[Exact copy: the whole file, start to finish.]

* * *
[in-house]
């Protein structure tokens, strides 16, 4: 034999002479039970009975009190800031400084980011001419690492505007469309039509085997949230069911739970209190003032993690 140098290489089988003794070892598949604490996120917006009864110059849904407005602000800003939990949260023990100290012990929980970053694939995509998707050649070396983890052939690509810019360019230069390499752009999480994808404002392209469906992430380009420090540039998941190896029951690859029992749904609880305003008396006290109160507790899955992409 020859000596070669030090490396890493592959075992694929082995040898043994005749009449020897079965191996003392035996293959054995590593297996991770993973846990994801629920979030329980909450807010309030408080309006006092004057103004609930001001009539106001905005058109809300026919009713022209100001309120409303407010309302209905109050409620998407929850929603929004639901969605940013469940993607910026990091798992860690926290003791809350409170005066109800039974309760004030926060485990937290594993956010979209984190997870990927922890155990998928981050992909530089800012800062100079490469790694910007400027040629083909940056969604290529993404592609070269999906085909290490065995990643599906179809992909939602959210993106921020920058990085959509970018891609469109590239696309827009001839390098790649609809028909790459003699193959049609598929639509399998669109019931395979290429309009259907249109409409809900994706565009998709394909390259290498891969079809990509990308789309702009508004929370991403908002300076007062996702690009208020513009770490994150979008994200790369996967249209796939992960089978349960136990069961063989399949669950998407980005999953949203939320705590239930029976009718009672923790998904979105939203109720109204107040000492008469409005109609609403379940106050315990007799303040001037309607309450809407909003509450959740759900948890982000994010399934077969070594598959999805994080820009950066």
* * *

[in-house]
């Protein structure tokens, strides 16, 4: 034999002479039970009975009190800031400084980011001419690492505007469309039509085997949230069911739970209190003032993690 140098290489089988003794070892598949604490996120917006009864110059849904407005602000800003939990949260023990100290012990929980970053694939995509998707050649070396983890052939690509810019360019230069390499752009999480994808404002392209469906992430380009420090540039998941190896029951690859029992749904609880305003008396006290109160507790899955992409 020859000596070669030090490396890493592959075992694929082995040898043994005749009449020897079965191996003392035996293959054995590593297996991770993973846990994801629920979030329980909450807010309030408080309006006092004057103004609930001001009539106001905005058109809300026919009713022209100001309120409303407010309302209905109050409620998407929850929603929004639901969605940013469940993607910026990091798992860690926290003791809350409170005066109800039974309760004030926060485990937290594993956010979209984190997870990927922890155990998928981050992909530089800012800062100079490469790694910007400027040629083909940056969604290529993404592609070269999906085909290490065995990643599906179809992909939602959210993106921020920058990085959509970018891609469109590239696309827009001839390098790649609809028909790459003699193959049609598929639509399998669109019931395979290429309009259907249109409409809900994706565009998709394909390259290498891969079809990509990308789309702009508004929370991403908002300076007062996702690009208020513009770490994150979008994200790369996967249209796939992960089978349960136990069961063989399949669950998407980005999953949203939320705590239930029976009718009672923790998904979105939203109720109204107040000492008469409005109609609403379940106050315990007799303040001037309607309450809407909003509450959740759900948890982000994010399934077969070594598959999805994080820009950066």